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Fire Officials Warn Of Serious Danger Inside Home Kitchens

Two out of every five of these types of potentially deadly incidents occur inside home kitchens.

Cal Fire/Riverside County Fire Department crews on scene of a Wildomar house fire.  File photo/Toni McAllister
Cal Fire/Riverside County Fire Department crews on scene of a Wildomar house fire. File photo/Toni McAllister

On the average firefighters respond to a home fire somewhere in America every 85 seconds according to the National Fire Protection Association.

Of those blazes, two of every five begin in the kitchen, according to a released statement from Cal Fire/Riverside County Fire Department officials.

“We can reduce the risk of fires in the home by 40 percent just by paying attention to what goes on in the kitchen,” said Cal Fire/Riverside County Fire Department Chief John R. Hawkins.

Cal Fire/Riverside County Fire Department has joined with the National Fire Protection Association to help reduce kitchen fires by spreading the word about the dangers during this year’s Fire Prevention Week that’s taking place October 6-12.

NFPA’s “Fire Loss in the United States” report shows that in 2012 home fires caused more deaths than other types of blazes: 83 percent of fire deaths occurred in homes.

“We have made great progress over the years with residential fire sprinklers, interconnected smoke alarms, more stringent electrical and fire codes, but we need the public’s help in preventing home fires”, Hawkins said.

Cal Fire/Riverside County Fire Department offers the following kitchen safety tips:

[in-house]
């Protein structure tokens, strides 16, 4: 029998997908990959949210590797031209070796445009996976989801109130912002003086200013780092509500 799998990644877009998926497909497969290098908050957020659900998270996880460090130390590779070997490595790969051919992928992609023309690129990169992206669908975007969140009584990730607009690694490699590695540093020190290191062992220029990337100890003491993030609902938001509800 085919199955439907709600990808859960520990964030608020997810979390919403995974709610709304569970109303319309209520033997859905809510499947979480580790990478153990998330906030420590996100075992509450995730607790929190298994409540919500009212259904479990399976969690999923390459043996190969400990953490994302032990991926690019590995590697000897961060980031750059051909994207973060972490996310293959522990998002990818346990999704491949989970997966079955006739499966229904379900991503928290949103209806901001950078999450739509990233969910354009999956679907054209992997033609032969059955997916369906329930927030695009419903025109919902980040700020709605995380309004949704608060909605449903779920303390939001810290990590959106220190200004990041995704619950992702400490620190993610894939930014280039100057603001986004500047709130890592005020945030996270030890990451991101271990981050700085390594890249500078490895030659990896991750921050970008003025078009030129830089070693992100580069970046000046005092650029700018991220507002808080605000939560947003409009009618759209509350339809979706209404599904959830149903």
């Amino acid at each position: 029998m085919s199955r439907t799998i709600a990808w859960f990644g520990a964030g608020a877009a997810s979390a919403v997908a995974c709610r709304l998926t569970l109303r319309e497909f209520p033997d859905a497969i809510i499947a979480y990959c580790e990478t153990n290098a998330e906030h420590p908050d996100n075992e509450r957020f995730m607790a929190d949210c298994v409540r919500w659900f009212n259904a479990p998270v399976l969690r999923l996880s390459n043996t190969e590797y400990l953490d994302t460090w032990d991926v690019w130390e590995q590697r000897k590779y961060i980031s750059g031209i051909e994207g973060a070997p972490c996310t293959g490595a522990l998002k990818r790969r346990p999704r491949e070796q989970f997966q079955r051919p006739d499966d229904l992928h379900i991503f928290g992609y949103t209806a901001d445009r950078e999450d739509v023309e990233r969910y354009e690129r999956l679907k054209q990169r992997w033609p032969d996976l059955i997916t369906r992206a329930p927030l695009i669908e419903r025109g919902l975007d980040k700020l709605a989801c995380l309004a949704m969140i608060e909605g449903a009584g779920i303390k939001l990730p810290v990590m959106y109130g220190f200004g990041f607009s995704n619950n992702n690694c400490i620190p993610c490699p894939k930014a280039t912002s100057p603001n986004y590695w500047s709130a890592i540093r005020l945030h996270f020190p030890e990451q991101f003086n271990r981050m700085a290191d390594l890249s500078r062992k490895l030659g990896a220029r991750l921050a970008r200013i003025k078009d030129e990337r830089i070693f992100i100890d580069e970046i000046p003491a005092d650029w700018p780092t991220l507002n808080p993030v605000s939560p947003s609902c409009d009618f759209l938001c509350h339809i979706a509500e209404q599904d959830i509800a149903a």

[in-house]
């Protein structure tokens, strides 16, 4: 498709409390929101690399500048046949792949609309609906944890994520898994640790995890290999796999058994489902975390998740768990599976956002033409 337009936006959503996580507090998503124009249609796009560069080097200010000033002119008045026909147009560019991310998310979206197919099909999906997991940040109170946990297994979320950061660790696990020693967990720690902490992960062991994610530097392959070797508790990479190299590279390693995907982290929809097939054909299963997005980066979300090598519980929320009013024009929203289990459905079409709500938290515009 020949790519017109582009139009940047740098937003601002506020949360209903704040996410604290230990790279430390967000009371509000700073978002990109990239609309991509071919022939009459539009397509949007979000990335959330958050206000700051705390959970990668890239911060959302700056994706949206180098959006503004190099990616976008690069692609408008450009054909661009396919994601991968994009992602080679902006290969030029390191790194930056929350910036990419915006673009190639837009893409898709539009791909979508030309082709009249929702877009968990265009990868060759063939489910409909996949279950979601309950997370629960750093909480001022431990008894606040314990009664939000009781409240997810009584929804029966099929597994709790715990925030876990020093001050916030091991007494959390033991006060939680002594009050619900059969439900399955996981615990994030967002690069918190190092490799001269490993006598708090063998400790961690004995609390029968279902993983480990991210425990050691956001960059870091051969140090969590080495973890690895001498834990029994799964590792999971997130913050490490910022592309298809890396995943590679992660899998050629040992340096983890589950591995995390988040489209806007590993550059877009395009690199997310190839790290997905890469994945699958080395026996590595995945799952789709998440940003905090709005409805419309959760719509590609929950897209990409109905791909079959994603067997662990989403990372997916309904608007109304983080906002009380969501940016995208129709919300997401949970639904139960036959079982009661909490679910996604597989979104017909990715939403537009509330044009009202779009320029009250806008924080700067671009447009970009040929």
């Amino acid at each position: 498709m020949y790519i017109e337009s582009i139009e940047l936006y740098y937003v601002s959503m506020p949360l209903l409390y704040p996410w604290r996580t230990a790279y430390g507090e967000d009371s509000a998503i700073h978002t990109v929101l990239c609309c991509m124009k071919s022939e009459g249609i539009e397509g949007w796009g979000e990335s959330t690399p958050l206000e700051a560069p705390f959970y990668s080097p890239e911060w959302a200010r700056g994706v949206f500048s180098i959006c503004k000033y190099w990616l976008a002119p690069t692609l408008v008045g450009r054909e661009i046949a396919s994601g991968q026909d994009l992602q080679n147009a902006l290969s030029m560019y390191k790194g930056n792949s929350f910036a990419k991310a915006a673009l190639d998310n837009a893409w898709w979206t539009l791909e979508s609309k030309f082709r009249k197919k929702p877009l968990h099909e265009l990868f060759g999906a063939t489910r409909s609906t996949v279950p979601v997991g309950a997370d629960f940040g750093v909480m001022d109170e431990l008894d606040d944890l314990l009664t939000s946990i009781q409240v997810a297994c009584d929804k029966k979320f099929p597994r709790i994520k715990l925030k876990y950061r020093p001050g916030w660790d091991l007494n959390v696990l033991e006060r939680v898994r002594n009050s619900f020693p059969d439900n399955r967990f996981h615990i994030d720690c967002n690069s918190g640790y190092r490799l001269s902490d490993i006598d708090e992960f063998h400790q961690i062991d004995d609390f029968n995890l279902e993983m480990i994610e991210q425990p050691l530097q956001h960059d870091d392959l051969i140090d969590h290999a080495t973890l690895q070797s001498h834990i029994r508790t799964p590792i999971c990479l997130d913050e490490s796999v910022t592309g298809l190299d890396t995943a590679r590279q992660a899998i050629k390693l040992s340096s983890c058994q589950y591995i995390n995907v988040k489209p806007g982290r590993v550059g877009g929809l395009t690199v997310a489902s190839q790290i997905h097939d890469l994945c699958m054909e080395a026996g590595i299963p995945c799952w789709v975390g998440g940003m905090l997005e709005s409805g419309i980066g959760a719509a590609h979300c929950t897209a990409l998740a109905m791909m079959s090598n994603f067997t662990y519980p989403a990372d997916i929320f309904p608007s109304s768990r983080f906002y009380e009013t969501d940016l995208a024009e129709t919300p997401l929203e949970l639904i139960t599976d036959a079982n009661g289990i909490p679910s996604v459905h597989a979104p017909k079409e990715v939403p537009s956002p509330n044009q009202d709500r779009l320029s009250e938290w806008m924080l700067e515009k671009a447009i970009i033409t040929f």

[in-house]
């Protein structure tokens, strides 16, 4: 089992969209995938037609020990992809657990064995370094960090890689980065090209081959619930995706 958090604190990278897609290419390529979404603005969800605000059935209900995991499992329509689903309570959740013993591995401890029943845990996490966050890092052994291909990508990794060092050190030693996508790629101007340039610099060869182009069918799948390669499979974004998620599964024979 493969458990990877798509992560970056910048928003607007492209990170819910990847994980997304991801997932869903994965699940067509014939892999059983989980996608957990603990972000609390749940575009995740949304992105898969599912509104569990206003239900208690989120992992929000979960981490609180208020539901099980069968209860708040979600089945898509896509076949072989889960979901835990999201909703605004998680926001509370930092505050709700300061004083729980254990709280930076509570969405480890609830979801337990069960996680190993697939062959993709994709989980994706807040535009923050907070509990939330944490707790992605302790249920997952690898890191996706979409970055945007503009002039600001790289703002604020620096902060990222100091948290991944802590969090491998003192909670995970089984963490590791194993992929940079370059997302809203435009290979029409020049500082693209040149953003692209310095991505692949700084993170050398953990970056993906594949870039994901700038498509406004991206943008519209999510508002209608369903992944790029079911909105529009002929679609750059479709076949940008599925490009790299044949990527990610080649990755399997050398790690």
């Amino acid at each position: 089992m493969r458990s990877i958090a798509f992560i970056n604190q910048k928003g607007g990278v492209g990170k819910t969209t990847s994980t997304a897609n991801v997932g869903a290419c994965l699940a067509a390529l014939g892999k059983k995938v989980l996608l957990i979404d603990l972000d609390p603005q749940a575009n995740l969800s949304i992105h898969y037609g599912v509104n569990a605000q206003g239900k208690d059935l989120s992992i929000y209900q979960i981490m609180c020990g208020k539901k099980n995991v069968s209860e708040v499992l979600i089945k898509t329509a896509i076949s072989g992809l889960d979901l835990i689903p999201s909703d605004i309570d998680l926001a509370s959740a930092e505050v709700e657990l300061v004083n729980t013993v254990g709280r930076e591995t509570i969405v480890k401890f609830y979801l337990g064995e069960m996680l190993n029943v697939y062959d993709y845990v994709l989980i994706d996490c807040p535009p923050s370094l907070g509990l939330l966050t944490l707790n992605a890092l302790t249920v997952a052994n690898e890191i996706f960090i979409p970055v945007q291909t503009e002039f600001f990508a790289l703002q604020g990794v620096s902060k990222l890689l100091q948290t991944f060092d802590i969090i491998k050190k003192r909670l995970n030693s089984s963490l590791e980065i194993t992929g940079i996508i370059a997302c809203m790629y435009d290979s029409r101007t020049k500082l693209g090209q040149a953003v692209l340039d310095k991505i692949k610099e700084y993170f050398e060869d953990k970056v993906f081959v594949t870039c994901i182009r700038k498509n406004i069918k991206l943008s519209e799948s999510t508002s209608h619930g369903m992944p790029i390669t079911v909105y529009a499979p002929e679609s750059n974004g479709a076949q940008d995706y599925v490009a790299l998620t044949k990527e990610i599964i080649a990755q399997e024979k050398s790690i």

• Stay in the kitchen when you are frying, grilling, broiling, or boiling food.

• If you must leave the room, even for a short period of time, turn off the stove.

• When you are simmering, baking, or roasting food, check it regularly, stay in the home, and use a timer to remind you.

• If you have young children, use the stove’s back burners whenever possible. Keep children and pets at least three feet away from the stove.

• When you cook, wear clothing with tight-fitting sleeves.

• Keep potholders, oven mitts, wooden utensils, paper and plastic bags, towels, and anything else that can burn, away from your stovetop.

• Clean up food and grease from burners and stovetops.

Rosita Whittaker October 07, 2013 at 03:20 PM
Also, it's a good idea to keep your appliances unplugged, especially your microwaves. Mine actually started up on it's own and started smoking!! :)
Becky Honkington October 07, 2013 at 03:53 PM
I have read that an inordinate number of house fires are caused by failing to clean out the lint trap of your dryer. I clean it out before starting every load.
AlwaysPO'd October 07, 2013 at 11:12 PM
When I read the headline I immediately thought of my wife.

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